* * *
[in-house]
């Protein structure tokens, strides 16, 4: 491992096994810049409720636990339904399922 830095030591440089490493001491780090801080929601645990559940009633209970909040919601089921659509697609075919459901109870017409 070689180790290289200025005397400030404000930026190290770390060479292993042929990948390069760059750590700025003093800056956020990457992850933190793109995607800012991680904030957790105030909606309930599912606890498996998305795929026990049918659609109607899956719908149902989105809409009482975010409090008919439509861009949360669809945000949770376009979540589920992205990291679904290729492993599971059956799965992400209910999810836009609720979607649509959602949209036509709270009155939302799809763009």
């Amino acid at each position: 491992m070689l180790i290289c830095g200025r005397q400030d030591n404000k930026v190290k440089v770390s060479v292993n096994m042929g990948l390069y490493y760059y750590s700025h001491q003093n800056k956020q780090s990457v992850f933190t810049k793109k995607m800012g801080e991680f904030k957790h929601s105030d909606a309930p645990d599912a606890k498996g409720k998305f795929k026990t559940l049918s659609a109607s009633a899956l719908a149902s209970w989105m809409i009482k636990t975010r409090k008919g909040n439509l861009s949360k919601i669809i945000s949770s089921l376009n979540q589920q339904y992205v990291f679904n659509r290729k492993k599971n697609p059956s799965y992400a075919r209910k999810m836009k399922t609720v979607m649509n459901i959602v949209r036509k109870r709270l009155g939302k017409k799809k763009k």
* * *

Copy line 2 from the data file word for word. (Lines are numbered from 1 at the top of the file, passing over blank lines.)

């Protein structure tokens, strides 16, 4: 491992096994810049409720636990339904399922 830095030591440089490493001491780090801080929601645990559940009633209970909040919601089921659509697609075919459901109870017409 070689180790290289200025005397400030404000930026190290770390060479292993042929990948390069760059750590700025003093800056956020990457992850933190793109995607800012991680904030957790105030909606309930599912606890498996998305795929026990049918659609109607899956719908149902989105809409009482975010409090008919439509861009949360669809945000949770376009979540589920992205990291679904290729492993599971059956799965992400209910999810836009609720979607649509959602949209036509709270009155939302799809763009």